Name: Anndi McAfee
Business: FitMuses, a fitness mobile app that shares health stories from real women
Industry: Health & Beauty–Fitness mobile app
Location: Los Angeles, California, U.S.
Reason for starting: I am very passionate about women’s health and self-esteem. I wanted to use my 24 years as a successful voice-over artist to create the supportive, motivational, and inspirational experience women get when they work out with each other. When friends aren’t around, they can work out with the help of our smartphone app. FitMuses approaches fitness as a lifestyle and journey to health and happiness using the stories of real women. They all have different body types, lifestyles, ages, fitness goals, etc, but they are always the friend that exercises with you and keeps you company. That’s the type of support that keeps me healthy; I want to bring that feeling to other women.
How do you define success? Success is that moment after you fall down (sometimes flat on your face), when you pick yourself back up and take another step. That makes me very successful because I am quite the klutz. I fall down often, but I always get back up, even if it hurts.
Biggest Success: I was an on-camera and voice-over actress until I fell very ill at 17 years old. I was diagnosed with Gaucher’s Disease, and had to give up my on-camera career while I focused on my medical treatment. I continued my voice-over career, as it required less physical energy, and discovered I absolutely loved it. I got my master’s degree while managing my disease and nurturing a successful voice over-career. I would say my biggest success was accepting an incredibly scary and life-altering diagnosis at 18 and not allowing it to dictate or limit my confidence in myself and what I can do in this world.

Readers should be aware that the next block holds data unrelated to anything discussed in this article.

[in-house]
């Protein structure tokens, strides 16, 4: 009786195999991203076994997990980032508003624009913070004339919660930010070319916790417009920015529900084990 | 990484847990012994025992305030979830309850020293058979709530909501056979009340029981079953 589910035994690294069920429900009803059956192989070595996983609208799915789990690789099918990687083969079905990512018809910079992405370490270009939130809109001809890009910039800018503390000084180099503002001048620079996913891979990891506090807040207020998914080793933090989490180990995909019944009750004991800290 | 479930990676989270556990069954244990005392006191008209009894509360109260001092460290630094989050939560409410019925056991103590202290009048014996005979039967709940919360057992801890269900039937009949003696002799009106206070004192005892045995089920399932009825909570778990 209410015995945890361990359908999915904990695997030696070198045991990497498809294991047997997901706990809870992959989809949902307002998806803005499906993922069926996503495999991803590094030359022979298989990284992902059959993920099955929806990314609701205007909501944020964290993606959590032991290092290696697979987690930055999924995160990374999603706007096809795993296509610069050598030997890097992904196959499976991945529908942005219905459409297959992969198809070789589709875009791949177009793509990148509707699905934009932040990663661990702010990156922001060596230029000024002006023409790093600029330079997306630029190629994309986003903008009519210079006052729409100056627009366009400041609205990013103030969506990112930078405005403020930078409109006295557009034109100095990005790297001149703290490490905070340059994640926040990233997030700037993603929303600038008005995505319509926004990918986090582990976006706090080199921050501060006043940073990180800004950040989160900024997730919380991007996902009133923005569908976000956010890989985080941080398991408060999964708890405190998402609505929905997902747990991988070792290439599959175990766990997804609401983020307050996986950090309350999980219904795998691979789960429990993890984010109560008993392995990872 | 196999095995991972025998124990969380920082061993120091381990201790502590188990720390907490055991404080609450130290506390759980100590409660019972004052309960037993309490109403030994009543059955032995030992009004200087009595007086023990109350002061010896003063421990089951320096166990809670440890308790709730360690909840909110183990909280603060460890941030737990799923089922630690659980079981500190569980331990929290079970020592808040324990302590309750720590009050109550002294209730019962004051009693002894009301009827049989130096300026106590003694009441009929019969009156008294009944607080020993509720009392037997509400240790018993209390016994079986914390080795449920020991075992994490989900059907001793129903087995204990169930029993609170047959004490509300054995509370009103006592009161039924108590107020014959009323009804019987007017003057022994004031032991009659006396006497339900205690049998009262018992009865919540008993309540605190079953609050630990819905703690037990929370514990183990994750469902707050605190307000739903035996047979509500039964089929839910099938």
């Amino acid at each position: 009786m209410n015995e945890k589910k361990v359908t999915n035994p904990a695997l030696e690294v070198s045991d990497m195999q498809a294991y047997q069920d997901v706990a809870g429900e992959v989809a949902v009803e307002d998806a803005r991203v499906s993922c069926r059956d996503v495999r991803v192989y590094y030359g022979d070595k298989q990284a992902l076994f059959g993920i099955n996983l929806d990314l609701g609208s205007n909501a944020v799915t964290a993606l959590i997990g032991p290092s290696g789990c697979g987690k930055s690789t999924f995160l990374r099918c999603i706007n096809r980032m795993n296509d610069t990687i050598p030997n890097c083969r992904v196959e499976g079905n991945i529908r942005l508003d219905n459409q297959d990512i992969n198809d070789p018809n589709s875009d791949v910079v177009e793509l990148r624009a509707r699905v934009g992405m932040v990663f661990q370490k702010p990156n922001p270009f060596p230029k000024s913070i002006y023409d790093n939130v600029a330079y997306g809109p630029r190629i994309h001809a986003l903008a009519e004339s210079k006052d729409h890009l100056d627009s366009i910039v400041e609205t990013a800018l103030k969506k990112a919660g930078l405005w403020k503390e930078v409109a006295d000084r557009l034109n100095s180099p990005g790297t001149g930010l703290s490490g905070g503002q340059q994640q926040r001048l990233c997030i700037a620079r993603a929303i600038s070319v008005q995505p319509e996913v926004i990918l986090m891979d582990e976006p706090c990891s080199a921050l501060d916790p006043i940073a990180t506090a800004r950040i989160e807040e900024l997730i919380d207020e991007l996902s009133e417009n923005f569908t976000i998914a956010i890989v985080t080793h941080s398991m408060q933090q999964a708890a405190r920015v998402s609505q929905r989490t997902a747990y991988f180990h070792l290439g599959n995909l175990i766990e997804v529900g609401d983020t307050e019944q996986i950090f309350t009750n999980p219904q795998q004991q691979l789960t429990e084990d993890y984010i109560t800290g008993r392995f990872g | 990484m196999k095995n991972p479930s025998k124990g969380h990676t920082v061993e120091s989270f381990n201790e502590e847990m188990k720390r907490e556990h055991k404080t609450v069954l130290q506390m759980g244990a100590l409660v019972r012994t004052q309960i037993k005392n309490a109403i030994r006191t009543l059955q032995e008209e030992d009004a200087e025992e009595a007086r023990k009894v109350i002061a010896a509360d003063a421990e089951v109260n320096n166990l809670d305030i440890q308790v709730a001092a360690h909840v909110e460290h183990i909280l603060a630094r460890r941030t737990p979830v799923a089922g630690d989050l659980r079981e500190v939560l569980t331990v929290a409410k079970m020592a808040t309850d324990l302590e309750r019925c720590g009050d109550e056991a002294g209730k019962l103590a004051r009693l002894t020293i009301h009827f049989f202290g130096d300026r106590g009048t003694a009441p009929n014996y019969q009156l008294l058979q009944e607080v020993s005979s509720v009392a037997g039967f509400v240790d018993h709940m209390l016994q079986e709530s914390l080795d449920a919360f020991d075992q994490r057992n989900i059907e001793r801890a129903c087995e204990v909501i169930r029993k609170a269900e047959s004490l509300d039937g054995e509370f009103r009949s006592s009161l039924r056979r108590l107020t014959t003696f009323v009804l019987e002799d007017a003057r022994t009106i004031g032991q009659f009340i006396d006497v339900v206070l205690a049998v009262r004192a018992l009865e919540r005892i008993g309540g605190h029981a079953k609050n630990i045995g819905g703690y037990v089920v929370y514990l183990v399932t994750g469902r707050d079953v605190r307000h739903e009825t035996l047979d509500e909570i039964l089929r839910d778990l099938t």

What is your top challenge and how have you addressed it? I have so much passion and want to impact the world in so many ways. However, I was born with a chronic disease, and learning how to balance what my body needs with what I want to do in the world has been a huge challenge. I am still working on it, but I try to listen to my body and not get stuck worrying about missed opportunities. It’s very hard for me to admit the weakness I feel as a result of this disease to others, and even to admit to myself. I am learning it is ok not only to acknowledge when I am vulnerable, but that I don’t have to explain myself when I don’t have the energy to do so.
Who is your most important role model? J.K. Rowling is my role model, because she took her passion and turned it into something that became a worldwide phenomenon, touched countless lives, and influenced pop culture across generations, all at a time in her life when she was struggling.
Edited by The Story Exchange